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6 Science of Reading Podcasts Every Educator Should Add to Their Playlist

A female-presenting educator wearing headphones looks at her phone while listening to a science of reading podcast

The phrase Science of Reading is everywhere, and that includes a wealth of Science of Reading podcasts readily available to help educators become versed in everything from the latest states passing SOR legislation to the neuroscience behind how the brain learns to read.

As you shift your district or school’s literacy ecosystem toward the Science of Reading, adding a podcast or three to your playlist is a great way to get up to speed fast. There’s just one question: Of all the podcasts out there, which ones are worth adding to your queue? 

From complete series like Sold A Story: How Teaching Kids to Read Went So Wrong — a podcast about America’s literacy education crisis created by non-profit American Public Media — to single episodes that explore the changes schools need to make in order to ensure their students become fluent readers, here’s a look at some of the best podcasts to make sense of the Science of Reading.

Science of Reading Podcasts & Episodes

Sold a Story: How Teaching Kids to Read Went So Wrong

One of the top podcasts of 2023, Sold a Story is perhaps the best-known of any podcast on the topic of the Science of Reading, and it’s a favorite among a number of members of the Ignite Reading team.

“It paints a picture of the phonics gap so many educators felt at the time while also demystifying how students learn to read,” Ignite Reading Literacy Specialist Sara Twaddell explains. 

Released originally as a six-episode series in 2022, the podcast details how three-cueing — a method of teaching children to read that has now been widely discredited by reading researchers and cognitive scientists  — took hold in the American education system and the impact that hold has had on generations of kids. 

The reporting of journalists Emily Hanford and Christopher Peaks is meticulous as they sift through decades of history and interview cognitive scientists, teachers, parents and even students about the discredited theory that students can learn to read through exposure and looking at whole words. The result is an eye-opening look at the issues with reading instruction in America.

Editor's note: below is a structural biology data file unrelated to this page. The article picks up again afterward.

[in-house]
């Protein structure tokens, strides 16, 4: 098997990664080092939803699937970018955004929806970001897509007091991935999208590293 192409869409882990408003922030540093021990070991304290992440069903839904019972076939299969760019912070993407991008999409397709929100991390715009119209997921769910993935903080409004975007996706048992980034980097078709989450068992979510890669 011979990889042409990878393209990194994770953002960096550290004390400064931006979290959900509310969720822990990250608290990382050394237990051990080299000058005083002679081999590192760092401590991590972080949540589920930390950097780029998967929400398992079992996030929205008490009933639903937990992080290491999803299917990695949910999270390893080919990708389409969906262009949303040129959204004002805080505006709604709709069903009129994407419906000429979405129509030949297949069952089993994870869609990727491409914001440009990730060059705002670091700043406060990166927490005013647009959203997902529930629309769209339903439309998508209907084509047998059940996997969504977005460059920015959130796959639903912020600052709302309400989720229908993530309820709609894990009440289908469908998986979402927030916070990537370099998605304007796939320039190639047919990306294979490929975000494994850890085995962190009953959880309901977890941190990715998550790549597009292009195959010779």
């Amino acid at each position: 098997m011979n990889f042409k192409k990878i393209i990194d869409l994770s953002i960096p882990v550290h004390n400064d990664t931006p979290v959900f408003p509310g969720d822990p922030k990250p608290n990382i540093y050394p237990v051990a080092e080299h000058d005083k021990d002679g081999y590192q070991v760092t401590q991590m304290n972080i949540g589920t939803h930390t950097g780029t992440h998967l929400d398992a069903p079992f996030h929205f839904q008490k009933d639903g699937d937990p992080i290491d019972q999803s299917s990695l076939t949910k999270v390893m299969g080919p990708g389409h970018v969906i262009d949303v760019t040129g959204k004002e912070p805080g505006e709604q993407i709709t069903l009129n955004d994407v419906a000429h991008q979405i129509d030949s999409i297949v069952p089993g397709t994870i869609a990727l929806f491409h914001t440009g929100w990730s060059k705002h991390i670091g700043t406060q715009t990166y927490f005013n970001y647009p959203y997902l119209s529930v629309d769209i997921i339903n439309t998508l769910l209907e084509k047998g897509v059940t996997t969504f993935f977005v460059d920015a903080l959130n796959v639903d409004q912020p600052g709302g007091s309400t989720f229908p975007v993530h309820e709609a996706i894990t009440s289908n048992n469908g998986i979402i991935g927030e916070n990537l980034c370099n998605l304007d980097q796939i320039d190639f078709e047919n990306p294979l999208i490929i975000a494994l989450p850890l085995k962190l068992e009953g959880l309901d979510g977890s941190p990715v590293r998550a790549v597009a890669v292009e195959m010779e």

A child's head is bent over a book with the words Sold a Story over his head
Image Credit: APM Reports

Shannon Hepler, a literacy specialist on the Ignite Reading team, recalls a mixture of feelings when she first listened to Sold a Story.

She says she was “affirmed because, as the special educator in the room, I never shifted my focus far from teaching a phonics-based approach to reading, because the notion that ‘students will figure it out if I ask them enough questions about it’ is not a strategy that works for most students with disabilities.” 

At the same time, however, Hepler recalls becoming increasingly appalled with each listening.

“Because,” as Hepler explained, “as a society, we have failed so many children, and we’ve done so mostly out of pride and an inability to truly listen to viewpoints that conflict with those we already have.”

Millions of listens later, Sold A Story has opened the eyes of educators and parents alike regarding why America has been in a decades-long literacy crisis and the solution for teaching reading effectively that has been around all along. 

Where to Listen:

A Novel Idea: The History of the Science of Reading

Must-Listen Episode: The Science of Reading — Where Do We Go From Here?

Produced by the University of Iowa’s Iowa Reading Research Center, A Novel Idea is a Science of Reading podcast that takes listeners deep into the history of reading education, going as far back as the Enlightenment to explore the origins of reading instruction.